Galaxy: 52-48 to federal Labor in WA

As cabinet assembles in Western Australia, more evidence that the state looms as a big problem for the Turnbull government.

A quiet week looms on the opinion poll front, but Perth’s Sunday Times newspaper entered the breach yesterday with a WA-only poll of federal voting intention conducted by Galaxy, tailored to coincide with cabinet’s visit to the state this week. The results delivered the paper the hard-hitting headline it was presumably angling for, recording Labor with a 52-48 two-party lead that amounts to a 6% swing compared with last year’s election. The primary vote results were Coalition 39% (down from 48.7%), Labor 37% (up from 32.4%) and Greens 11% (down from 12.1%), with One Nation on 5%. Malcolm Turnbull nonetheless recorded a 43-33 lead over Bill Shorten as preferred prime minister. The poll also found 59% saying they would vote yes at a same-sex marrige plebiscite, compared with 32% for no; and 61% saying they did not trust the government to “change the distribution of GST revenue to ensure WA receives a fairer share”, with 21% saying they did. It was conducted Wednesday and Thursday from a sample of 850.

BludgerTrack: 52.7-47.3 to Labor

An improvement in the Coalition’s still weak position on the poll aggregate, and a possible first sign of the Greens paying for their recent turmoil.

A bumper crop of three new polls this week has caused the BludgerTrack poll aggregate to revert to type after blowing out in Labor’s favour for a couple of weeks. The Coalition had a particularly strong result in the weekly Essential Research sample, which elicited a one-point movement on its fortnight rolling average. The Coalition has gained three on the seat projection – one apiece in Victoria, Queensland and Western Australia. The Greens have taken a fairly solid knock on the primary vote, which certainly seems intuitively reasonable. However, a two-point drop from YouGov has had something to do with that, and this may for all I know reflect methodological fine-tuning. Newspoll has furnished a new set of data for leadership ratings, which hasn’t yielded anything too dramatic. YouGov also had approval ratings for the two leaders, but I gather they won’t be making a habit of this, so it hasn’t been included.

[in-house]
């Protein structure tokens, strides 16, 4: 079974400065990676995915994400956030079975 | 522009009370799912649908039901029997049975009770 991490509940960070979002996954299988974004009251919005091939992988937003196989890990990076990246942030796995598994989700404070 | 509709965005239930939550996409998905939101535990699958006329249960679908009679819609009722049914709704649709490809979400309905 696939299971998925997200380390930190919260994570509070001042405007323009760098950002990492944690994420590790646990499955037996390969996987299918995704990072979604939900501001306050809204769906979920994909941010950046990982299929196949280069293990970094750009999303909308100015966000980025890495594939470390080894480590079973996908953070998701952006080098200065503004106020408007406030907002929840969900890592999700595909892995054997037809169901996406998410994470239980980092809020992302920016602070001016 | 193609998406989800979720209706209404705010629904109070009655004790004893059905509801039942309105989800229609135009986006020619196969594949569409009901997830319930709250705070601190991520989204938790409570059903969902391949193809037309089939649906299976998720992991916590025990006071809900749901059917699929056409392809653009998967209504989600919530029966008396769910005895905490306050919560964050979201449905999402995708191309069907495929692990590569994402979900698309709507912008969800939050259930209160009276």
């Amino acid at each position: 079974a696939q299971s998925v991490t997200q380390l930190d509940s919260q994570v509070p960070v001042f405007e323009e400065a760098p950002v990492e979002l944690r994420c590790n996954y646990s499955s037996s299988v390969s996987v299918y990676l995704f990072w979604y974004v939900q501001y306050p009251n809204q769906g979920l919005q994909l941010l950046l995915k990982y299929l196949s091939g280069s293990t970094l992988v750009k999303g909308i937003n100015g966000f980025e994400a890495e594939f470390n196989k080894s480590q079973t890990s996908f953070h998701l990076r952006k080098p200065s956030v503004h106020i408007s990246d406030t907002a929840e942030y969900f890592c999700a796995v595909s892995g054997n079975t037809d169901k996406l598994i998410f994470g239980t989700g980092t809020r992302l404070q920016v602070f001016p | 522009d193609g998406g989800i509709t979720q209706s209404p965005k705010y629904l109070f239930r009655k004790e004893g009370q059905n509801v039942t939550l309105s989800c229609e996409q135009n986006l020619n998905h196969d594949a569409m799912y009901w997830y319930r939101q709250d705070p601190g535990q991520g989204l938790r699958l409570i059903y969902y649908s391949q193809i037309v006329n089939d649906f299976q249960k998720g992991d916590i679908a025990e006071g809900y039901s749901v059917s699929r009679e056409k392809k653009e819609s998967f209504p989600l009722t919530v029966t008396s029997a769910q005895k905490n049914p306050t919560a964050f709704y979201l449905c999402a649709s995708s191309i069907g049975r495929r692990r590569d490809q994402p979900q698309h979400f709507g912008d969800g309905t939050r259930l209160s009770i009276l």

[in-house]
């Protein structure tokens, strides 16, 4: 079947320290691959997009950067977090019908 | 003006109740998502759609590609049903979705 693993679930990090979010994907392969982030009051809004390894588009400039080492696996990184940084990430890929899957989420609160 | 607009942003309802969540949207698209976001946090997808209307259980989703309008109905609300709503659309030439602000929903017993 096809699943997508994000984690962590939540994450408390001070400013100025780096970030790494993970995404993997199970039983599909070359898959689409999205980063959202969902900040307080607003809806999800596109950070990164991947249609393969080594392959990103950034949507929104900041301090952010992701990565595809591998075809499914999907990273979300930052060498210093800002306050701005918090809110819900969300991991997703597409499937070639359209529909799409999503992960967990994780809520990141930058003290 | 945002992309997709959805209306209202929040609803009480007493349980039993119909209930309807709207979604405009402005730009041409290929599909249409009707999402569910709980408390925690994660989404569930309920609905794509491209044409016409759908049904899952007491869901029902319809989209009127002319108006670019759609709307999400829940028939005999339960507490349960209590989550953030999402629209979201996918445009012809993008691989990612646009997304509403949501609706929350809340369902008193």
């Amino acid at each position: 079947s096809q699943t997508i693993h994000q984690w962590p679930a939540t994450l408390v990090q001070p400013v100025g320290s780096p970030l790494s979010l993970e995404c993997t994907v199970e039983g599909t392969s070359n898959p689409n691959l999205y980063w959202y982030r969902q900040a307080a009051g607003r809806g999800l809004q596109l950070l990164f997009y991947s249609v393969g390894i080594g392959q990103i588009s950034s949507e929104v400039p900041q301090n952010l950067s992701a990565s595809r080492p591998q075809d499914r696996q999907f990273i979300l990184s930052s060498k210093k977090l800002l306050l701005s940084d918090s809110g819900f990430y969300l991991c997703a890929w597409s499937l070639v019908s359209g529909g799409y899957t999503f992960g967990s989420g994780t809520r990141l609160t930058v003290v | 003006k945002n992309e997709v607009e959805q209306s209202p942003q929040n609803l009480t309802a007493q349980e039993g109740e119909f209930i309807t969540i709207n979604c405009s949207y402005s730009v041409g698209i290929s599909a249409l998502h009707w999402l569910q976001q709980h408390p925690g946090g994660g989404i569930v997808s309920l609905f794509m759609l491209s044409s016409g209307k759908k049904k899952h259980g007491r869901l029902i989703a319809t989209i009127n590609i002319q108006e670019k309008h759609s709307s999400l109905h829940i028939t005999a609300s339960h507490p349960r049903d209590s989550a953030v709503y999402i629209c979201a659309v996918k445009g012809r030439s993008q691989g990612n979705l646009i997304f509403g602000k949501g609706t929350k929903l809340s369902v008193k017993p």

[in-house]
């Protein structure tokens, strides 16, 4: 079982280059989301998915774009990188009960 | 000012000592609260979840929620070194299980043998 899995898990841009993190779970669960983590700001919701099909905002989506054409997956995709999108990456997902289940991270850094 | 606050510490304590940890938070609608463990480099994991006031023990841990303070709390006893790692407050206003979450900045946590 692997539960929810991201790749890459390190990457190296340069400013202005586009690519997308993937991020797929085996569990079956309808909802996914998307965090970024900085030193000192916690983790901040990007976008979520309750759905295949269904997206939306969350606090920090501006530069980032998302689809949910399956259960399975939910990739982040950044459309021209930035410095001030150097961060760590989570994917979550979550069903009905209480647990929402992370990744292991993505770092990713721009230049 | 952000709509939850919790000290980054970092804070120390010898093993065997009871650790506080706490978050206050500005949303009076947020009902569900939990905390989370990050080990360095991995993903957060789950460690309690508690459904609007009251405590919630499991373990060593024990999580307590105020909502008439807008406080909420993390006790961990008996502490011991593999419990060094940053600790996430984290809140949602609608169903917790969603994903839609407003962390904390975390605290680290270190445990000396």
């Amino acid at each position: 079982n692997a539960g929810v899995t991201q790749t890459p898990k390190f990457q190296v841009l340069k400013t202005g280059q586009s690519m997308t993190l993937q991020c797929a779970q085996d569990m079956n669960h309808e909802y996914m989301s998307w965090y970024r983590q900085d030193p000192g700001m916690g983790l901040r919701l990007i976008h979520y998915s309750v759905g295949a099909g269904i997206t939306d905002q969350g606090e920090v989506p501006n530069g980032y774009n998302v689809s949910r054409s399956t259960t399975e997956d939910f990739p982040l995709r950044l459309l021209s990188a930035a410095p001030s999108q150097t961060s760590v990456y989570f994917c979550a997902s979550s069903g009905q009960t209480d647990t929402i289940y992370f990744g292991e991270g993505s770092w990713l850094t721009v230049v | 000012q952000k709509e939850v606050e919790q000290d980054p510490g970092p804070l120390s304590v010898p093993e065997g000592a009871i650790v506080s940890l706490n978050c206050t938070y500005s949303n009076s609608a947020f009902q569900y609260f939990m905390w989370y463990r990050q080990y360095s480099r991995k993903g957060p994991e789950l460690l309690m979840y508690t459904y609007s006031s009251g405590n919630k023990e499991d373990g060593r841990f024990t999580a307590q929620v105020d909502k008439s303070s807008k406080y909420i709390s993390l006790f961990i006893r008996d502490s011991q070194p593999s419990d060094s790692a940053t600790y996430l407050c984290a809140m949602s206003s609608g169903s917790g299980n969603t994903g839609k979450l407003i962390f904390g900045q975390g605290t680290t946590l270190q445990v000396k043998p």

YouGov-Fifty Acres: 50-50

YouGov again calls a tight race on two-party preferred, but only because of preference flows that have the Coalition outperforming their result at the 2016 election.